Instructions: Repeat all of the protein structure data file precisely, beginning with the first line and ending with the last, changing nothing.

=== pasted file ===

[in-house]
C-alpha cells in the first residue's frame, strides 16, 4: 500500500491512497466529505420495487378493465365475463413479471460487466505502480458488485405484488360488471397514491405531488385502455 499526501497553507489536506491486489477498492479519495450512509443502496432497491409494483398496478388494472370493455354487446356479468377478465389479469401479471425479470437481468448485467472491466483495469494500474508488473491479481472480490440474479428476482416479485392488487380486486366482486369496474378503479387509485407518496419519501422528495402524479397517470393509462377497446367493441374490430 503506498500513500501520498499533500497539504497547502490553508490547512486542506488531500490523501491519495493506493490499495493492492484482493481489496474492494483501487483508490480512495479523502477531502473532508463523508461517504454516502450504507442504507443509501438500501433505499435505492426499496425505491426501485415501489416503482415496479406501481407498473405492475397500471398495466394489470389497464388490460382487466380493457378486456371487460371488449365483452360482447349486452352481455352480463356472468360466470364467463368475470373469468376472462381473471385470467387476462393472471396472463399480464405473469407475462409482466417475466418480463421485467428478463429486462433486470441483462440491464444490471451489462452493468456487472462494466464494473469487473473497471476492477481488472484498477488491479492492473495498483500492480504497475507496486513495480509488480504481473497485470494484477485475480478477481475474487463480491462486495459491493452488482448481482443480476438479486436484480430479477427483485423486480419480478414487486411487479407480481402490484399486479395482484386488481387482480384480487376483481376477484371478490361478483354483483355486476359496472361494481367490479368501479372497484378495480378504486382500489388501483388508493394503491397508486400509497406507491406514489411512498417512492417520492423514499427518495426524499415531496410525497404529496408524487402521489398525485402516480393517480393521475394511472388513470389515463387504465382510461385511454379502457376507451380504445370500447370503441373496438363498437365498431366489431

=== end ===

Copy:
[in-house]
C-alpha cells in the first residue's frame, strides 16, 4: 500500500491512497466529505420495487378493465365475463413479471460487466505502480458488485405484488360488471397514491405531488385502455 499526501497553507489536506491486489477498492479519495450512509443502496432497491409494483398496478388494472370493455354487446356479468377478465389479469401479471425479470437481468448485467472491466483495469494500474508488473491479481472480490440474479428476482416479485392488487380486486366482486369496474378503479387509485407518496419519501422528495402524479397517470393509462377497446367493441374490430 503506498500513500501520498499533500497539504497547502490553508490547512486542506488531500490523501491519495493506493490499495493492492484482493481489496474492494483501487483508490480512495479523502477531502473532508463523508461517504454516502450504507442504507443509501438500501433505499435505492426499496425505491426501485415501489416503482415496479406501481407498473405492475397500471398495466394489470389497464388490460382487466380493457378486456371487460371488449365483452360482447349486452352481455352480463356472468360466470364467463368475470373469468376472462381473471385470467387476462393472471396472463399480464405473469407475462409482466417475466418480463421485467428478463429486462433486470441483462440491464444490471451489462452493468456487472462494466464494473469487473473497471476492477481488472484498477488491479492492473495498483500492480504497475507496486513495480509488480504481473497485470494484477485475480478477481475474487463480491462486495459491493452488482448481482443480476438479486436484480430479477427483485423486480419480478414487486411487479407480481402490484399486479395482484386488481387482480384480487376483481376477484371478490361478483354483483355486476359496472361494481367490479368501479372497484378495480378504486382500489388501483388508493394503491397508486400509497406507491406514489411512498417512492417520492423514499427518495426524499415531496410525497404529496408524487402521489398525485402516480393517480393521475394511472388513470389515463387504465382510461385511454379502457376507451380504445370500447370503441373496438363498437365498431366489431